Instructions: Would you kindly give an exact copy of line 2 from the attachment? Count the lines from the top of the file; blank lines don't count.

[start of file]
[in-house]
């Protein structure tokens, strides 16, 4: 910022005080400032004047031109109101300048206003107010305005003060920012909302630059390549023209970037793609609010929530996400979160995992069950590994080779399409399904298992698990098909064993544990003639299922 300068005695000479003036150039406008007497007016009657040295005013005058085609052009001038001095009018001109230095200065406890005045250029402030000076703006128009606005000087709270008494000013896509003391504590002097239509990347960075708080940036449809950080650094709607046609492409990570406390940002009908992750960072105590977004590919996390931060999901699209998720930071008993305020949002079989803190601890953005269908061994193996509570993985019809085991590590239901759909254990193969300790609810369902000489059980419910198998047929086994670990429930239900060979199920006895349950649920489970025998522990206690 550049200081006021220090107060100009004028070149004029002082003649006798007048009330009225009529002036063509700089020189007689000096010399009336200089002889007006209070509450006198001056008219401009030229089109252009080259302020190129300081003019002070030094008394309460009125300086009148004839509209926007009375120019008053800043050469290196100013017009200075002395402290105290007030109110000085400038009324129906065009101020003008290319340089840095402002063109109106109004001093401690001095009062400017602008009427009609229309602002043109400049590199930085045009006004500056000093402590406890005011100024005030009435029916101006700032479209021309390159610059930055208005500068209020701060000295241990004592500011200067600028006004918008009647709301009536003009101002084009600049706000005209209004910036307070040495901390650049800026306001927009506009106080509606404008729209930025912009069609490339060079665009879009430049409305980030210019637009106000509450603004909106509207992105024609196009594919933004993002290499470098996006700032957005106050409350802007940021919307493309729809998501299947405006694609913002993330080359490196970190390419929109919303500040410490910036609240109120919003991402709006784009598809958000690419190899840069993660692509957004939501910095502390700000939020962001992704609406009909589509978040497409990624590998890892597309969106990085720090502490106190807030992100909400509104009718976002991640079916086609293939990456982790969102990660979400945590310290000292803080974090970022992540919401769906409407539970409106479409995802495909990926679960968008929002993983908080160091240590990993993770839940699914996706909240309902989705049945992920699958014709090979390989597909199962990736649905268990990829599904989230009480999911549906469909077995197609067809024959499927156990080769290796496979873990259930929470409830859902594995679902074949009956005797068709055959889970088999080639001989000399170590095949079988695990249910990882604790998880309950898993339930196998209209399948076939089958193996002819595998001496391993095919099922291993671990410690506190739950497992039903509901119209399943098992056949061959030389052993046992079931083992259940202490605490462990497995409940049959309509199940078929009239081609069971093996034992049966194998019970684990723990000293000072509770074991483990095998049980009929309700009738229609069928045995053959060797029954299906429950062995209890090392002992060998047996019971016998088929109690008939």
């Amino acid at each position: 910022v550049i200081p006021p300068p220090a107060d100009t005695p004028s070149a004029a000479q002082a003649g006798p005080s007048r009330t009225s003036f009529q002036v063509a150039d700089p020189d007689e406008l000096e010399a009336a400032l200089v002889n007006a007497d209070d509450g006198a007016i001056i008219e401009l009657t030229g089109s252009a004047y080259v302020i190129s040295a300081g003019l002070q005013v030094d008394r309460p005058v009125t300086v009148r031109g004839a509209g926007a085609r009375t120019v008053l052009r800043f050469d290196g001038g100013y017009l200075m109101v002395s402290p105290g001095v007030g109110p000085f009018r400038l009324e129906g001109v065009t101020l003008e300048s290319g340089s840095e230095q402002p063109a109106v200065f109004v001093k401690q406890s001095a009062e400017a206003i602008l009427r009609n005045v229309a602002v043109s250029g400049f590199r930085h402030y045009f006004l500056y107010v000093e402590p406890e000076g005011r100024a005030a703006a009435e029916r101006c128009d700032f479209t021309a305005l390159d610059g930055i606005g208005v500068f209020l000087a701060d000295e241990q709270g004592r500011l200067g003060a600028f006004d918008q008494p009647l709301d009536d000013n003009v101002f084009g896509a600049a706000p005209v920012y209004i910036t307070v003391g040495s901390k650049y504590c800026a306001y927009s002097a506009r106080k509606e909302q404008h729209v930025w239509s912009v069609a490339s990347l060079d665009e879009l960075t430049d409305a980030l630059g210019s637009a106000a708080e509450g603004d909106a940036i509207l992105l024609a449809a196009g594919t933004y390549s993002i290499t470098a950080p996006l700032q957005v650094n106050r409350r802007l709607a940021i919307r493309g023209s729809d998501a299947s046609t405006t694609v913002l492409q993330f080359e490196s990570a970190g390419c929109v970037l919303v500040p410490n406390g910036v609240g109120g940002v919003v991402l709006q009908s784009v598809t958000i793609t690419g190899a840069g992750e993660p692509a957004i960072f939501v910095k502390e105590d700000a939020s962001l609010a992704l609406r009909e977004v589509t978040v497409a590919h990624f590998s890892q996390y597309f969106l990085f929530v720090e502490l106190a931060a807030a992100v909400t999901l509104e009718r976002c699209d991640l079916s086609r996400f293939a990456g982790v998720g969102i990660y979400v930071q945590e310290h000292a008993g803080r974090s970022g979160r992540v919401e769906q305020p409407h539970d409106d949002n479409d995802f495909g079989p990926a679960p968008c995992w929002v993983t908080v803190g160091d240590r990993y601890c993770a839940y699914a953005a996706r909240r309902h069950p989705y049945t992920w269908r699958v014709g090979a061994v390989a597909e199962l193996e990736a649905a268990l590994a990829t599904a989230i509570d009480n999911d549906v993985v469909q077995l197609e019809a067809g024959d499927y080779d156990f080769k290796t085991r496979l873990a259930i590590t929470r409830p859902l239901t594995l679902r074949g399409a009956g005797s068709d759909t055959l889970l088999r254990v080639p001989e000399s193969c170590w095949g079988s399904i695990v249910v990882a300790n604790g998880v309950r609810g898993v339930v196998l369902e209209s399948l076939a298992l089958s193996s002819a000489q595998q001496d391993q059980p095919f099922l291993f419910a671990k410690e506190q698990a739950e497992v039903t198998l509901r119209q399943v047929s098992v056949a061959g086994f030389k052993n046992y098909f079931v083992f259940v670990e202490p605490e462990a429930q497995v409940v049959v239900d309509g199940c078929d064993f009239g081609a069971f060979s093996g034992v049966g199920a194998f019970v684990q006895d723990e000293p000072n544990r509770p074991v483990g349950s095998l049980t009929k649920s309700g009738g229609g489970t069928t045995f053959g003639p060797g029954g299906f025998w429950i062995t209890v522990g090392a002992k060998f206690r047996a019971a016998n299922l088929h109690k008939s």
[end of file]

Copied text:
């Protein structure tokens, strides 16, 4: 910022005080400032004047031109109101300048206003107010305005003060920012909302630059390549023209970037793609609010929530996400979160995992069950590994080779399409399904298992698990098909064993544990003639299922 300068005695000479003036150039406008007497007016009657040295005013005058085609052009001038001095009018001109230095200065406890005045250029402030000076703006128009606005000087709270008494000013896509003391504590002097239509990347960075708080940036449809950080650094709607046609492409990570406390940002009908992750960072105590977004590919996390931060999901699209998720930071008993305020949002079989803190601890953005269908061994193996509570993985019809085991590590239901759909254990193969300790609810369902000489059980419910198998047929086994670990429930239900060979199920006895349950649920489970025998522990206690 550049200081006021220090107060100009004028070149004029002082003649006798007048009330009225009529002036063509700089020189007689000096010399009336200089002889007006209070509450006198001056008219401009030229089109252009080259302020190129300081003019002070030094008394309460009125300086009148004839509209926007009375120019008053800043050469290196100013017009200075002395402290105290007030109110000085400038009324129906065009101020003008290319340089840095402002063109109106109004001093401690001095009062400017602008009427009609229309602002043109400049590199930085045009006004500056000093402590406890005011100024005030009435029916101006700032479209021309390159610059930055208005500068209020701060000295241990004592500011200067600028006004918008009647709301009536003009101002084009600049706000005209209004910036307070040495901390650049800026306001927009506009106080509606404008729209930025912009069609490339060079665009879009430049409305980030210019637009106000509450603004909106509207992105024609196009594919933004993002290499470098996006700032957005106050409350802007940021919307493309729809998501299947405006694609913002993330080359490196970190390419929109919303500040410490910036609240109120919003991402709006784009598809958000690419190899840069993660692509957004939501910095502390700000939020962001992704609406009909589509978040497409990624590998890892597309969106990085720090502490106190807030992100909400509104009718976002991640079916086609293939990456982790969102990660979400945590310290000292803080974090970022992540919401769906409407539970409106479409995802495909990926679960968008929002993983908080160091240590990993993770839940699914996706909240309902989705049945992920699958014709090979390989597909199962990736649905268990990829599904989230009480999911549906469909077995197609067809024959499927156990080769290796496979873990259930929470409830859902594995679902074949009956005797068709055959889970088999080639001989000399170590095949079988695990249910990882604790998880309950898993339930196998209209399948076939089958193996002819595998001496391993095919099922291993671990410690506190739950497992039903509901119209399943098992056949061959030389052993046992079931083992259940202490605490462990497995409940049959309509199940078929009239081609069971093996034992049966194998019970684990723990000293000072509770074991483990095998049980009929309700009738229609069928045995053959060797029954299906429950062995209890090392002992060998047996019971016998088929109690008939």